I have 2 correlation matrices $A$ and $B$ (using the Pearson’s linear correlation coefficient through Matlab’s corrcoef()). I would like to quantify how much “more correlation” $A$ contains compared to $B$. Is there any standard metric or test for that?

E.g. the correlation matrix

contains “more correlation” than

I am aware of the Box’s M Test, which is used to determine whether two or more covariance matrices are equal (and can be used for correlation matrices as well since the latter are the same as the covariance matrices of standardized random variables).

Right now I am comparing $A$ and $B$ via the mean of the absolute values of their non-diagonal elements, i.e. $\frac{2}{n^2-n}\sum_{1 \leq i < j \leq n } \left | x_{i, j} \right |$. (I use the symmetry of the correlation matrix in this formula). I guess that there might be some cleverer metrics.

Following Andy W’s comment on the matrix determinant, I ran an experiment to compare the metrics:

Mean of the absolute values of their non-diagonal elements: $\text{metric}_\text{mean}()$Matrix determinant: $\text{metric}_\text{determinant}()$:Let $A$ and $B$ two random symmetric matrix with ones on the diagonal of dimension $10 \times 10$. The upper triangle (diagonal excluded) of $A$ is populated with random floats from 0 to 1. The upper triangle (diagonal excluded) of $B$ is populated with random floats from 0 to 0.9. I generate 10000 such matrices and do some counting:

- $\text{metric}_\text{mean}(B) \leq \text{metric}_\text{mean}(A) $ 80.75% of the time
- $\text{metric}_\text{determinant}(B) \leq \text{metric}_\text{determinant}(A)$ 63.01% of the time
Given the result I would tend to think that $\text{metric}_\text{mean}(B)$ is a better metric.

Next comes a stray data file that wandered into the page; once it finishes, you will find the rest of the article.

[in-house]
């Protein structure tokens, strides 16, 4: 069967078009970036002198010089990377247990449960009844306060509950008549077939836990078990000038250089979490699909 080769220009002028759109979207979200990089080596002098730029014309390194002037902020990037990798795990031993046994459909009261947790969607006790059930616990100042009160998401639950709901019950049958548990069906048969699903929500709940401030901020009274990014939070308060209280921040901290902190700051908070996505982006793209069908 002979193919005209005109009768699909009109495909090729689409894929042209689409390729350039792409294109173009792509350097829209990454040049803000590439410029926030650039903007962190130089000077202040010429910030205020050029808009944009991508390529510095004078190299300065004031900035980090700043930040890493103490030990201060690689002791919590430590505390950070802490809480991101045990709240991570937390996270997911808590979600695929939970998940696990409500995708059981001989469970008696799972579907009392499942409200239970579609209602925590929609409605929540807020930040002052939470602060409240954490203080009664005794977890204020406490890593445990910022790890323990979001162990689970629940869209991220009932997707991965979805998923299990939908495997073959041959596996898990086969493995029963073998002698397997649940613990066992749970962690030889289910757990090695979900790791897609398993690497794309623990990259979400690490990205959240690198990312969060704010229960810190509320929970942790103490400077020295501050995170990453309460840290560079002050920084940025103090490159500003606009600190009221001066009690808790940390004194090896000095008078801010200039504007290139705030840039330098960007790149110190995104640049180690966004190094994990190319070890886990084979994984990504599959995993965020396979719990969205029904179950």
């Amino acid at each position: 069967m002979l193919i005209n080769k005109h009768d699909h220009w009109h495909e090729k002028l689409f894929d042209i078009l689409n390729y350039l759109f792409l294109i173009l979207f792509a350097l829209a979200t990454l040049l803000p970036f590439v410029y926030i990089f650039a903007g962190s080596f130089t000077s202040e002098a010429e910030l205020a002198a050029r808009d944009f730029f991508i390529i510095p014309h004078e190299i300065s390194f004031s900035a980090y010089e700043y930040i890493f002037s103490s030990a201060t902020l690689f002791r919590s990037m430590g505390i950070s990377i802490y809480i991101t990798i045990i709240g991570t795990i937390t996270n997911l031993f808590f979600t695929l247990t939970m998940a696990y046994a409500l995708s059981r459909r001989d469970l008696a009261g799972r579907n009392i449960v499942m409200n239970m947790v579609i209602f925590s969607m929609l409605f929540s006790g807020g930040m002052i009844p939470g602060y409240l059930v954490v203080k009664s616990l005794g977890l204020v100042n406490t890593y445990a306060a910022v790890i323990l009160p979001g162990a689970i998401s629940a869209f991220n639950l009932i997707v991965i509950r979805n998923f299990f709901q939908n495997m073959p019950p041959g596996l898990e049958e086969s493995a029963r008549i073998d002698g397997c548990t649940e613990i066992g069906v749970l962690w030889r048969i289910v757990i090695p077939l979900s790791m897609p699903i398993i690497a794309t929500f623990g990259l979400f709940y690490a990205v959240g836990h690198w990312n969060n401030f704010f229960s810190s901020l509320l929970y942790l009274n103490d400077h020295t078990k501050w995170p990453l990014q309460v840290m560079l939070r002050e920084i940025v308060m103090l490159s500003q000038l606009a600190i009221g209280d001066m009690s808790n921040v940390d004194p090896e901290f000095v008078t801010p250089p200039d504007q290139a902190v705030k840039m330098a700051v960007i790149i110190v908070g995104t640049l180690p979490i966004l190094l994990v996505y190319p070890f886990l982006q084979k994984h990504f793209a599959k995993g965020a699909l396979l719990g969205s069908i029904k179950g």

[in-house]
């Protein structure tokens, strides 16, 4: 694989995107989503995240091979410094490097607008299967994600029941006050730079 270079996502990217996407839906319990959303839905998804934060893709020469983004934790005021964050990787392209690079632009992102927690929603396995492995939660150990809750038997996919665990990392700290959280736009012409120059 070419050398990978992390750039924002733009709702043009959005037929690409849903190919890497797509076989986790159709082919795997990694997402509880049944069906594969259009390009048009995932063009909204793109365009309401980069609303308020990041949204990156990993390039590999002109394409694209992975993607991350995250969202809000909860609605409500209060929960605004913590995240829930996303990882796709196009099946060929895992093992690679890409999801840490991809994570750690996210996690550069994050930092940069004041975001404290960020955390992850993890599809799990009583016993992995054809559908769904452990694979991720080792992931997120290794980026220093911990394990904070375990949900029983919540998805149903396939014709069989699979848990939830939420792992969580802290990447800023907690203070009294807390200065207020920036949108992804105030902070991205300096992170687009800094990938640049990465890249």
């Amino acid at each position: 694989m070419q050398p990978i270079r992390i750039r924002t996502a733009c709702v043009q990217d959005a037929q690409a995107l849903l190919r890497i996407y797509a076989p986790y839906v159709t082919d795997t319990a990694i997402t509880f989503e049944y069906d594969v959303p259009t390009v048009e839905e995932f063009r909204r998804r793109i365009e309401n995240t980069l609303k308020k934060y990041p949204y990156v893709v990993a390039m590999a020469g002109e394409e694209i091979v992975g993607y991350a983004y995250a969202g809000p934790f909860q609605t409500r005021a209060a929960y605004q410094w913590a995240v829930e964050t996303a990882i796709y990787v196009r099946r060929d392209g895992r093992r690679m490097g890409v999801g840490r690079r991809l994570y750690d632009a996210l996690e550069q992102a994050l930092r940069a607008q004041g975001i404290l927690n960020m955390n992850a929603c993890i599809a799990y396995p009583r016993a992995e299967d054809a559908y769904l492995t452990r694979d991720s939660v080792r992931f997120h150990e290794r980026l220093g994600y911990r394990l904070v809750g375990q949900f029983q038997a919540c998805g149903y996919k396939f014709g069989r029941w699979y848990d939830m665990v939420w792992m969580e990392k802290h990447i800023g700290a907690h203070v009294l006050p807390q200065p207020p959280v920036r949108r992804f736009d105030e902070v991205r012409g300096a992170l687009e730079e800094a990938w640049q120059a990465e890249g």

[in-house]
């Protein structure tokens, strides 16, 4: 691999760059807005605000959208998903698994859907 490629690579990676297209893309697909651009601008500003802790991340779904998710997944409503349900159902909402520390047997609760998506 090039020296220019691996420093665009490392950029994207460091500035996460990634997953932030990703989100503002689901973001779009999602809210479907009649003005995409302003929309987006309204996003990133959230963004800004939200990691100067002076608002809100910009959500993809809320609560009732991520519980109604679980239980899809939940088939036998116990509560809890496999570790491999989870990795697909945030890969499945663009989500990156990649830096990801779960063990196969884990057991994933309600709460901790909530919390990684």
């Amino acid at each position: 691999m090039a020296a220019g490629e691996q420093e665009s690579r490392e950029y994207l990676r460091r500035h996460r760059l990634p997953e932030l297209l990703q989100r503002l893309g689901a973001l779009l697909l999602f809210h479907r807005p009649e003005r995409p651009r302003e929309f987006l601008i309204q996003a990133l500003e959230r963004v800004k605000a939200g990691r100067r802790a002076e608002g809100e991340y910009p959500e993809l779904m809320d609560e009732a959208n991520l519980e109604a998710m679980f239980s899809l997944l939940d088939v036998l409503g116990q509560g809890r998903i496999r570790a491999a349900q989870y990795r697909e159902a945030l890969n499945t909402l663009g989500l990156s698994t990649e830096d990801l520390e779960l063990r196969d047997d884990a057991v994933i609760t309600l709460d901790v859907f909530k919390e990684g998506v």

Matlab code:

`function [ ] = correlation_metric( ) %CORRELATION_METRIC Test some metric for % http://stats.stackexchange.com/q/110416/12359 : % I have 2 correlation matrices A and B (using the Pearson's linear % correlation coefficient through Matlab's corrcoef()). % I would like to quantify how much "more correlation" % A contains compared to B. Is there any standard metric or test for that? % Experiments' parameters runs = 10000; matrix_dimension = 10; %% Experiment 1 results = zeros(runs, 3); for i=1:runs dimension = matrix_dimension; M = generate_random_symmetric_matrix( dimension, 0.0, 1.0 ); results(i, 1) = abs(det(M)); % results(i, 2) = mean(triu(M, 1)); results(i, 2) = mean2(M); % results(i, 3) = results(i, 2) < results(i, 2) ; end mean(results(:, 1)) mean(results(:, 2)) %% Experiment 2 results = zeros(runs, 6); for i=1:runs dimension = matrix_dimension; M = generate_random_symmetric_matrix( dimension, 0.0, 1.0 ); results(i, 1) = abs(det(M)); results(i, 2) = mean2(M); M = generate_random_symmetric_matrix( dimension, 0.0, 0.9 ); results(i, 3) = abs(det(M)); results(i, 4) = mean2(M); results(i, 5) = results(i, 1) > results(i, 3); results(i, 6) = results(i, 2) > results(i, 4); end mean(results(:, 5)) mean(results(:, 6)) boxplot(results(:, 1)) figure boxplot(results(:, 2)) end function [ random_symmetric_matrix ] = generate_random_symmetric_matrix( dimension, minimum, maximum ) % Based on http://www.mathworks.com/matlabcentral/answers/123643-how-to-create-a-symmetric-random-matrix d = ones(dimension, 1); %rand(dimension,1); % The diagonal values t = triu((maximum-minimum)*rand(dimension)+minimum,1); % The upper trianglar random values random_symmetric_matrix = diag(d)+t+t.'; % Put them together in a symmetric matrix end`